SI Swim Legends Leyna Bloom, Roshumba Williams on the Power of Diversity, Inclusion

Both history-making women returned to the fold for the franchise’s 60th anniversary.
Leyna Bloom and Roshumba Williams
Leyna Bloom and Roshumba Williams / Santiago Felipe/Getty Images and Alexander Tamargo/Getty Images

SI Swimsuit legends Roshumba Williams and Leyna Bloom shared a powerful, moving discussion as they celebrated the launch of the brand’s 60th anniversary issue in Hollywood, Fla., last month.

Bloom, who made history as the first transgender model to appear on the front of the SI Swimsuit Issue, and Williams, who made her debut in 1990, becoming the franchise’s first Black model ever, chatted about how SI Swimsuit has always championed diversity.

“The last decade of Sports Illustrated [Swimsuit], the doors of inclusivity [and] representation have flown open. It’s so nice and so sweet to be here at this time,” Williams gushed to Bloom, who agreed wholeheartedly.

“Ten years ago, things were very different. To see all of us come through so elegantly, all different sizes, shapes, ages, all different walks of life... you’ve seen it evolve,” the Port Authority star agreed.

Both Bloom and Williams starred in an iconic 60th anniversary legends photo shoot with Yu Tsai in Hollywood, Fla., earlier this year, posing alongside 25 other incredible franchise stars who have impacted the world (and the brand) in some way.

“Thank goodness for MJ [Day, editor in chief] and Yu Tsai and the Sports Illustrated [Swimsuit] team for recognizing that beauty, elegance and sexy does not have an age. We’re not past our prime,” Williams applauded. “To see the women who are in their 70s and 80s still being celebrated in this magazine is massive, and it means so much not only for the women who are experiencing it, but for their daughters, granddaughters, sons and grandsons [who are] looking up to them and thinking, ‘Oh yes, my grandmother is a beautiful, elegant woman. She’s classy, and she’s in Sports Illustrated [Swimsuit], and that’s acceptable.’ It’s wonderful.”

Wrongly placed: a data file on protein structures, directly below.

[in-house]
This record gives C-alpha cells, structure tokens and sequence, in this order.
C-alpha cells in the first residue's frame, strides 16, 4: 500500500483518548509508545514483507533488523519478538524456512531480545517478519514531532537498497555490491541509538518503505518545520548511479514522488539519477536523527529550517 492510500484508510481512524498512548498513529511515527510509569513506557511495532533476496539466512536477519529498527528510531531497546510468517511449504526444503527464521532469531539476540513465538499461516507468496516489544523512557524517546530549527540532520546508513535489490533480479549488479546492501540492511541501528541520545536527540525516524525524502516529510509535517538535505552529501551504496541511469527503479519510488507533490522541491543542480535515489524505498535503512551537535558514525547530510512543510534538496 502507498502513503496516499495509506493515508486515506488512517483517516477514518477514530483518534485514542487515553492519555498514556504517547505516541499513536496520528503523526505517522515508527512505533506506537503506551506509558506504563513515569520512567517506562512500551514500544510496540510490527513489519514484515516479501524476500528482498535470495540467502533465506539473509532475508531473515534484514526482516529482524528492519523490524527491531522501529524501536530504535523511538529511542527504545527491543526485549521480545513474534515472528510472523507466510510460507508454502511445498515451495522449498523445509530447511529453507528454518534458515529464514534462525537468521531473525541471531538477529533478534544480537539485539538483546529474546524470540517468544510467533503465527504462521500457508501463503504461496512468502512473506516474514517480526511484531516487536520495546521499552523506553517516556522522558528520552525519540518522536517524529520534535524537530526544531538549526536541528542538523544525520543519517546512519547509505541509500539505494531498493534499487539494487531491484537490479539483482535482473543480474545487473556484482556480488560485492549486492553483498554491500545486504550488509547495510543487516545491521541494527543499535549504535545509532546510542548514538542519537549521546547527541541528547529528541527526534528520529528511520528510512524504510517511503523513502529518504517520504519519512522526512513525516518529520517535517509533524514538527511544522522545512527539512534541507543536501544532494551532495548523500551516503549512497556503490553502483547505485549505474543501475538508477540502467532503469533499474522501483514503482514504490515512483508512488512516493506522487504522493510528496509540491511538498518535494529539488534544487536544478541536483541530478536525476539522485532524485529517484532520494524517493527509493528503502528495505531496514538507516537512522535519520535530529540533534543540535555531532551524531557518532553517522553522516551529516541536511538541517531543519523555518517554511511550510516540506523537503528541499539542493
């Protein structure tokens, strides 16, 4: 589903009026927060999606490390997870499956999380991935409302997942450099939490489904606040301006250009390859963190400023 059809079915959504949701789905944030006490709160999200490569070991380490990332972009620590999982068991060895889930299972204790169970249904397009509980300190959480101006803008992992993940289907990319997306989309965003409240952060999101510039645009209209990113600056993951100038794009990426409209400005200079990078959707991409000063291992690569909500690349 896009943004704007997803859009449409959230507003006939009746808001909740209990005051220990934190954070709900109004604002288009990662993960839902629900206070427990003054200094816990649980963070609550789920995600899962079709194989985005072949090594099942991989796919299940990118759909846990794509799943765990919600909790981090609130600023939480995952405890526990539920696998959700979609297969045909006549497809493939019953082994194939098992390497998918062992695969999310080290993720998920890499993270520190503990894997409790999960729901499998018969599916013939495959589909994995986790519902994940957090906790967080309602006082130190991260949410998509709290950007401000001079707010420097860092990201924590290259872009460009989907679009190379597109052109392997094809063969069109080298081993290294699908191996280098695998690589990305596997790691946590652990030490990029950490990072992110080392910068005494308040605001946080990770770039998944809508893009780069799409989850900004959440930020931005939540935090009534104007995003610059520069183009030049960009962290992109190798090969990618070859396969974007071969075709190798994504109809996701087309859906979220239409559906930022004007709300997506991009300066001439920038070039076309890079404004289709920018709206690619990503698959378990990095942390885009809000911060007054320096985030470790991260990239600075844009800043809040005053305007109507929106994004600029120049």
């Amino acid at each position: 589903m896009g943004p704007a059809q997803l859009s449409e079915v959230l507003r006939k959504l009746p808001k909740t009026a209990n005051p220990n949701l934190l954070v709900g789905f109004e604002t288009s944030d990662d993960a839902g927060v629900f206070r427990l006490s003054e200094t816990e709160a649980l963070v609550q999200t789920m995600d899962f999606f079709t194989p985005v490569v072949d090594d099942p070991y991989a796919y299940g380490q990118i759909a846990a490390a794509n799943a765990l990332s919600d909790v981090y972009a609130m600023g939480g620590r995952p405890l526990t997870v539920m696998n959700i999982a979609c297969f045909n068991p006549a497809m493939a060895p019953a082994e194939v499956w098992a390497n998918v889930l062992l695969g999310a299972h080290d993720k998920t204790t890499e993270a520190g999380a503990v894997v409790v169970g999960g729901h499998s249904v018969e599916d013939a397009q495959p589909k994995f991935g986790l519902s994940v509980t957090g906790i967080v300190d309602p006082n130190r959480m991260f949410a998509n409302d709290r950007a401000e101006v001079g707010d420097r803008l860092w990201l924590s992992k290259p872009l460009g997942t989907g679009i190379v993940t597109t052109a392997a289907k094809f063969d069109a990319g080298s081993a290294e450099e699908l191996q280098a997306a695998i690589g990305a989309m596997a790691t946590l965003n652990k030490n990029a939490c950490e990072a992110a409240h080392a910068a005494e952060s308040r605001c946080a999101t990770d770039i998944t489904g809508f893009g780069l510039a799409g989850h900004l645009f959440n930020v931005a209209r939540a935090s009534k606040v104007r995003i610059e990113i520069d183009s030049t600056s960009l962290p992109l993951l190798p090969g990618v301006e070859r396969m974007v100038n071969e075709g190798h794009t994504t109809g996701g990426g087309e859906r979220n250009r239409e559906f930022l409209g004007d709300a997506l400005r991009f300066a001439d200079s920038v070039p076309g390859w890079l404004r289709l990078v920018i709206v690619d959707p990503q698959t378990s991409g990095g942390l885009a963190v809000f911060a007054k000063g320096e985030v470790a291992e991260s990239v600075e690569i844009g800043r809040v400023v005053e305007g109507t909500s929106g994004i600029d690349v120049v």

Williams noted that when she first got the call to participate in the legends photo shoot, she didn’t really think about the impact the feature was going to have on the industry and other elder, Black women. She was mostly thinking about her younger self and how proud that little girl would be of her current self.

“There [was] always that like, secret hope that maybe one day [landing on the cover] could happen for me. [This is for] that little girl back in 1989, with the little short hair and the dark skin,” she said.

Williams is genuinely proud of the industry’s progress that she has had a front row seat to witness. But, there’s always room for more, and there’s no time like the present.

“In the next 10 years, I just really hope that we continue to double down on what we've accomplished as far as inclusivity and the diversity,” she said. “I feel my legacy is a trailblazing and nurturing and just being there for the next generation to look up to.”

Bloom, on the other hand, shared that a video she watched as a child of Williams and Tyra Banks (who was SI Swimsuit‘s first Black cover model) walking down a runway “like goddesses” will forever live rent free in her mind.

“Growing up as a young brown skin child in society [and] seeing that, and [you two] also in Sports Illustrated [Swimsuit], also in beauty campaigns, also affiliated with fashion and also have a brain... [was] powerful,” Bloom gushed. “I’m just so happy that I was able to see that masterpiece.”

Published |Modified
Ananya Panchal